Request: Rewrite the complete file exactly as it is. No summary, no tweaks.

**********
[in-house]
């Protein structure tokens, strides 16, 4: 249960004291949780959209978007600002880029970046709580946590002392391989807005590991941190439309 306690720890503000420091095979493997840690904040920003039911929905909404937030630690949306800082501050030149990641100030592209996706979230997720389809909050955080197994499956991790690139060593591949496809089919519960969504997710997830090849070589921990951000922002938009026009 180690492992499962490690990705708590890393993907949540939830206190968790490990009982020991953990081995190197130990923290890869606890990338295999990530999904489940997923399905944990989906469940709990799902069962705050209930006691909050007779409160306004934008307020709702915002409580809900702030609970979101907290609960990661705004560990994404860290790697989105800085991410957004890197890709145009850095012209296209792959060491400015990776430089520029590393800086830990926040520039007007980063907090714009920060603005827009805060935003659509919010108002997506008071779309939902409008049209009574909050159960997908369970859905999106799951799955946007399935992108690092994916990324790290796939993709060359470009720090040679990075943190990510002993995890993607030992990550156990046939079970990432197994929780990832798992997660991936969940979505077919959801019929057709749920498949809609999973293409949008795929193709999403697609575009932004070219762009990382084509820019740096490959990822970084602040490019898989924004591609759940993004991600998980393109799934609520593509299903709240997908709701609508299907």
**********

[in-house]
């Protein structure tokens, strides 16, 4: 249960004291949780959209978007600002880029970046709580946590002392391989807005590991941190439309 306690720890503000420091095979493997840690904040920003039911929905909404937030630690949306800082501050030149990641100030592209996706979230997720389809909050955080197994499956991790690139060593591949496809089919519960969504997710997830090849070589921990951000922002938009026009 180690492992499962490690990705708590890393993907949540939830206190968790490990009982020991953990081995190197130990923290890869606890990338295999990530999904489940997923399905944990989906469940709990799902069962705050209930006691909050007779409160306004934008307020709702915002409580809900702030609970979101907290609960990661705004560990994404860290790697989105800085991410957004890197890709145009850095012209296209792959060491400015990776430089520029590393800086830990926040520039007007980063907090714009920060603005827009805060935003659509919010108002997506008071779309939902409008049209009574909050159960997908369970859905999106799951799955946007399935992108690092994916990324790290796939993709060359470009720090040679990075943190990510002993995890993607030992990550156990046939079970990432197994929780990832798992997660991936969940979505077919959801019929057709749920498949809609999973293409949008795929193709999403697609575009932004070219762009990382084509820019740096490959990822970084602040490019898989924004591609759940993004991600998980393109799934609520593509299903709240997908709701609508299907």